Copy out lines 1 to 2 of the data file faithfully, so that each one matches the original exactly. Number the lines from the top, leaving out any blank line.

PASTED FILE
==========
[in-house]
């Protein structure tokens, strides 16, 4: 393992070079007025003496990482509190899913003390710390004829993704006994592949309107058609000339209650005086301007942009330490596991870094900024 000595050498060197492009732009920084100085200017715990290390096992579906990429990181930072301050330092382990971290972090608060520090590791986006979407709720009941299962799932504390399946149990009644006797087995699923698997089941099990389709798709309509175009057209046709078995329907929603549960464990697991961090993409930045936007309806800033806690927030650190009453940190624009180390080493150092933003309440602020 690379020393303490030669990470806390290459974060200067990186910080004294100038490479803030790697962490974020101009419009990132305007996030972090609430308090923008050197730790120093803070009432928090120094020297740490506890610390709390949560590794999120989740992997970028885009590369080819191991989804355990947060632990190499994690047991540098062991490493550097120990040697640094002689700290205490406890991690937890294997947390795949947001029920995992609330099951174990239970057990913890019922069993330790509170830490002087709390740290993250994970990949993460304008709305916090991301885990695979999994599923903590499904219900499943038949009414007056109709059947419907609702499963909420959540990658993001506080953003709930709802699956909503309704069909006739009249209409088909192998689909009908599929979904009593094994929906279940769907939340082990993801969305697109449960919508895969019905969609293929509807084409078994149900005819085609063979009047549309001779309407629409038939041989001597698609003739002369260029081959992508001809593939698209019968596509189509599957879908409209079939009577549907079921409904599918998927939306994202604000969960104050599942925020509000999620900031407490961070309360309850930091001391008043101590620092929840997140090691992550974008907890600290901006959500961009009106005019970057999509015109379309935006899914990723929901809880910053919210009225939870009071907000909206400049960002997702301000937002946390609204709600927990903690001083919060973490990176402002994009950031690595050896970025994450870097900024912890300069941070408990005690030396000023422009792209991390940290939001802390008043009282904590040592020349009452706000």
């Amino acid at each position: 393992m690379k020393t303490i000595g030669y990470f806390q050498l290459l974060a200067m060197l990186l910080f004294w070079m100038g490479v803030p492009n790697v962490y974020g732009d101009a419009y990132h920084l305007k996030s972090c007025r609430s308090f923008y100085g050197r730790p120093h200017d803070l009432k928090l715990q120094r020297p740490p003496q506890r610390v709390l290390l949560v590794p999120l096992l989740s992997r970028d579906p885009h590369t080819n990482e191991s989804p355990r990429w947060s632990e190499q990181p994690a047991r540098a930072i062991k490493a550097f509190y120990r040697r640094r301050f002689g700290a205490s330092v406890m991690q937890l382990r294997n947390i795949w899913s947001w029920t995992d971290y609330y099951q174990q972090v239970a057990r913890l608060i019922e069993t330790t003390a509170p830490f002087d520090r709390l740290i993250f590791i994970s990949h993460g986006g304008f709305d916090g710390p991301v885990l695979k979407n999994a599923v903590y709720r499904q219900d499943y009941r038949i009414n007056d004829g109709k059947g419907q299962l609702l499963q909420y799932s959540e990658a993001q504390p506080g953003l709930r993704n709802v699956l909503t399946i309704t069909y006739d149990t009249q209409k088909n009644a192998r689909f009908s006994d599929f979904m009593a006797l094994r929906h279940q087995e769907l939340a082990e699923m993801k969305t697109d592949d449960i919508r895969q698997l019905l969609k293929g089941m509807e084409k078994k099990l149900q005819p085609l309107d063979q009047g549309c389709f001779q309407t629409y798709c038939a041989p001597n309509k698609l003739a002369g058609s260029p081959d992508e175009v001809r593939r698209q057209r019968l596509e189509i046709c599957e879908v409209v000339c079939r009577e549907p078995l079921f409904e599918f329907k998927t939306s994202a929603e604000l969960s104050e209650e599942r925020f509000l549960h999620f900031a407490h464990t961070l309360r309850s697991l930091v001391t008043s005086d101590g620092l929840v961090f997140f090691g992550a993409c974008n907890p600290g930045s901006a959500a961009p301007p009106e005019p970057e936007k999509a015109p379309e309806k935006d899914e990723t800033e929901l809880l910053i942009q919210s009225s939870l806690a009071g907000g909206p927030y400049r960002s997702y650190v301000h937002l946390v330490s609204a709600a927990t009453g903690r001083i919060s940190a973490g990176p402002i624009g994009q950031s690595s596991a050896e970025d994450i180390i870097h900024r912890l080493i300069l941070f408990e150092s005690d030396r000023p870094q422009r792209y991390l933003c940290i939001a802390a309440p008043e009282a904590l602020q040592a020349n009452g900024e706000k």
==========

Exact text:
[in-house]
């Protein structure tokens, strides 16, 4: 393992070079007025003496990482509190899913003390710390004829993704006994592949309107058609000339209650005086301007942009330490596991870094900024 000595050498060197492009732009920084100085200017715990290390096992579906990429990181930072301050330092382990971290972090608060520090590791986006979407709720009941299962799932504390399946149990009644006797087995699923698997089941099990389709798709309509175009057209046709078995329907929603549960464990697991961090993409930045936007309806800033806690927030650190009453940190624009180390080493150092933003309440602020 690379020393303490030669990470806390290459974060200067990186910080004294100038490479803030790697962490974020101009419009990132305007996030972090609430308090923008050197730790120093803070009432928090120094020297740490506890610390709390949560590794999120989740992997970028885009590369080819191991989804355990947060632990190499994690047991540098062991490493550097120990040697640094002689700290205490406890991690937890294997947390795949947001029920995992609330099951174990239970057990913890019922069993330790509170830490002087709390740290993250994970990949993460304008709305916090991301885990695979999994599923903590499904219900499943038949009414007056109709059947419907609702499963909420959540990658993001506080953003709930709802699956909503309704069909006739009249209409088909192998689909009908599929979904009593094994929906279940769907939340082990993801969305697109449960919508895969019905969609293929509807084409078994149900005819085609063979009047549309001779309407629409038939041989001597698609003739002369260029081959992508001809593939698209019968596509189509599957879908409209079939009577549907079921409904599918998927939306994202604000969960104050599942925020509000999620900031407490961070309360309850930091001391008043101590620092929840997140090691992550974008907890600290901006959500961009009106005019970057999509015109379309935006899914990723929901809880910053919210009225939870009071907000909206400049960002997702301000937002946390609204709600927990903690001083919060973490990176402002994009950031690595050896970025994450870097900024912890300069941070408990005690030396000023422009792209991390940290939001802390008043009282904590040592020349009452706000």